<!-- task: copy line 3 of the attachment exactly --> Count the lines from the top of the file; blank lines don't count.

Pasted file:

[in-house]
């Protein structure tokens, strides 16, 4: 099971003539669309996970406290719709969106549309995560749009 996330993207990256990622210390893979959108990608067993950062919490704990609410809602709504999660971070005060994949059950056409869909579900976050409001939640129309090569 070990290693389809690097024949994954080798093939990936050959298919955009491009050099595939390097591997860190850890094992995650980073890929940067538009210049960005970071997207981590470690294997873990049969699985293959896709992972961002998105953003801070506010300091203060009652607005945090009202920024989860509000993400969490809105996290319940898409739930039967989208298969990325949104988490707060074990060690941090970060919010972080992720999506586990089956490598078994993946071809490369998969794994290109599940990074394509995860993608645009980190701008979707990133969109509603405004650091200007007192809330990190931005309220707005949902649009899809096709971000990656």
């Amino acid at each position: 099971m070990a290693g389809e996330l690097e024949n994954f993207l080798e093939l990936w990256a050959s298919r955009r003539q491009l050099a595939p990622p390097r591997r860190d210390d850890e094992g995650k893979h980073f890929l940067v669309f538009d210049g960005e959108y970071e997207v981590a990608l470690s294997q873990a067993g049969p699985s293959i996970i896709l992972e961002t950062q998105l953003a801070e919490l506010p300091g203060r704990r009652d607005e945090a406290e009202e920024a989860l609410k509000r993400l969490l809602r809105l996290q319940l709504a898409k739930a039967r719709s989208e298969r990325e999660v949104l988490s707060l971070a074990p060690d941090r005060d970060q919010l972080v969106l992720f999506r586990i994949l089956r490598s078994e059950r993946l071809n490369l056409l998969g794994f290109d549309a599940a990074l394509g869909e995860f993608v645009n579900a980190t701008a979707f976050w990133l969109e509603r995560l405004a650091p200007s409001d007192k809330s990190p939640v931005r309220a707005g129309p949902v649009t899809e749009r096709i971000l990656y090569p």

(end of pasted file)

């Amino acid at each position: 099971m070990a290693g389809e996330l690097e024949n994954f993207l080798e093939l990936w990256a050959s298919r955009r003539q491009l050099a595939p990622p390097r591997r860190d210390d850890e094992g995650k893979h980073f890929l940067v669309f538009d210049g960005e959108y970071e997207v981590a990608l470690s294997q873990a067993g049969p699985s293959i996970i896709l992972e961002t950062q998105l953003a801070e919490l506010p300091g203060r704990r009652d607005e945090a406290e009202e920024a989860l609410k509000r993400l969490l809602r809105l996290q319940l709504a898409k739930a039967r719709s989208e298969r990325e999660v949104l988490s707060l971070a074990p060690d941090r005060d970060q919010l972080v969106l992720f999506r586990i994949l089956r490598s078994e059950r993946l071809n490369l056409l998969g794994f290109d549309a599940a990074l394509g869909e995860f993608v645009n579900a980190t701008a979707f976050w990133l969109e509603r995560l405004a650091p200007s409001d007192k809330s990190p939640v931005r309220a707005g129309p949902v649009t899809e749009r096709i971000l990656y090569p």